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Windmill powers Ohio farmstead
A revolutionary new windmill with unique half-barrel aluminum airfoils that reportedly capture 97% of wind energy is spinning away on a central Ohio farmstead, providing power to inventor Kyle Gerhardt and his family.
The gigantic windmill has a 40-ft. dia. wind wheel which could eventually be more than doubled in size and stands over 115 ft. tall. Mounted on a concrete building, the big wheel is built on hinges so it can be lowered to the ground for service. Key to the design are Gerhardt's hand-built air foils that pivot to capture the wind. The farmer-contractor says his unique windmill design could be used on any size windmill from 10 ft. in dia. up to 120 ft.
"Any windmill works good where winds are strong but this windmill starts working even in winds as low as 7 mph, and collects 8 times more energy than any other design available," claims Gerhardt, who's still working on and adapting his windmill for more efficient use while he looks for a manufacturer to take over production. He has already secured more than 22 different patent claims on the new energy generator.
Each air foil on the windmill is 2 ft. wide with a 6-ft. circumference. There's 7 rows of airfoils and all change their angle of "attack" automatically as wind conditions change.
"The airfoils maintain their optimum angle until 20 mph when the cam and spring tension lets the angle decrease. At 35 mph, the angle will have decreased by 20?, when the cam goes over center and the air foils go to full feather position to take the pressure off the windmill and prevent damage, even in winds up to 100 mph," explains Gerhardt.
The windmill powers a 110-voltAC generator and a 12-volt 100 amp converted Chrysler alternator. The alternator is piped directly to a battery storage system in the shop below the windmill. Energy from the generator is consumed directly in the house to power an electric hot water heater and other appliances. Gerhardt notes that extra electricity from such a system can be sold to utilities, which are required by law to buy it.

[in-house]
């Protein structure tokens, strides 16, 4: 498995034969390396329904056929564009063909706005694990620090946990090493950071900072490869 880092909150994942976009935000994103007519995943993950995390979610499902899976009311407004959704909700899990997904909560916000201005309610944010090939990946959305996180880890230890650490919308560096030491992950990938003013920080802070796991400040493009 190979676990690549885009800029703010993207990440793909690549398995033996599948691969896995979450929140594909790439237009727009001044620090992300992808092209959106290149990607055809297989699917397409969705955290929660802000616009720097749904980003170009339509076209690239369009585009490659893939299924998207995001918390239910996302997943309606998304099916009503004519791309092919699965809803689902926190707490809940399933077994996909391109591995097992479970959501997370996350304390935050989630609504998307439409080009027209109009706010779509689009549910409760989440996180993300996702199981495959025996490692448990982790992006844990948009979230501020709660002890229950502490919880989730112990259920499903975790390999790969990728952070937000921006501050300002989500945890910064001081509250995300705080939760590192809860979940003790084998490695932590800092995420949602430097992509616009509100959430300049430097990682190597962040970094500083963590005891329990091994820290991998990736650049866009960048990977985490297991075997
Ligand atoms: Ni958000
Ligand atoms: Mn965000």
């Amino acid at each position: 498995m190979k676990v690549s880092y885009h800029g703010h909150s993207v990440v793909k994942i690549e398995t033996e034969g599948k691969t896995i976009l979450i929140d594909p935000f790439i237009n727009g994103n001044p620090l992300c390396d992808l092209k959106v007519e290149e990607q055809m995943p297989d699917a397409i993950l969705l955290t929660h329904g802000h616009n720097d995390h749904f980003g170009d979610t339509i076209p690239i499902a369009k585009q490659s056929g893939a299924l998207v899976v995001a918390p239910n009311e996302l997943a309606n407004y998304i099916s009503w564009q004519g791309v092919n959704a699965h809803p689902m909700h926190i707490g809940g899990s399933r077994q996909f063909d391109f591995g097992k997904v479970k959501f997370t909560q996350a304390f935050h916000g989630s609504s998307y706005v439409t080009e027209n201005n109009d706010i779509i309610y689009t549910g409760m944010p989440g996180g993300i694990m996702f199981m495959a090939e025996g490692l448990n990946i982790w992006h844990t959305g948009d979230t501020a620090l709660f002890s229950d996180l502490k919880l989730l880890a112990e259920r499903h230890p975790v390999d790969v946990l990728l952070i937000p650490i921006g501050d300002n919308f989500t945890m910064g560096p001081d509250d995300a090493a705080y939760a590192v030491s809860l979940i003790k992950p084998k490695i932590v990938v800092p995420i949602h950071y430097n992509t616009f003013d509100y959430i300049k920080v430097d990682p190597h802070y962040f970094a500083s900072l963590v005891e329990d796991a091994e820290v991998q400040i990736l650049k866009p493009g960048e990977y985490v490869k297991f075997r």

"A 10-ft. dia. windmill of this design would be enough to power all the electrical needs of an average household. Extra rows of foils can be added as needed to fill other power requirements on the farm," says Gerhardt.
The big wheel begins spinning at 5 mph and starts to generate useable electricity at 7 mph. "I don't know of any other wind generator that can develop such power at low speeds. It's the key to widespread use of wind power in the future," says Gerhardt.
Gerhardt has spent several hundred thousand dollars in materials and labor developing his windmill. Each airfoil is hand-built and many of the components were fashioned in his farm shop.
For more information, contact: FARM SHOW Followup, Kyle Gerhardt, 4111 Yellow Springs Road, Springfield, Ohio 45506 (ph 513 325-3537).


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1985 - Volume #9, Issue #4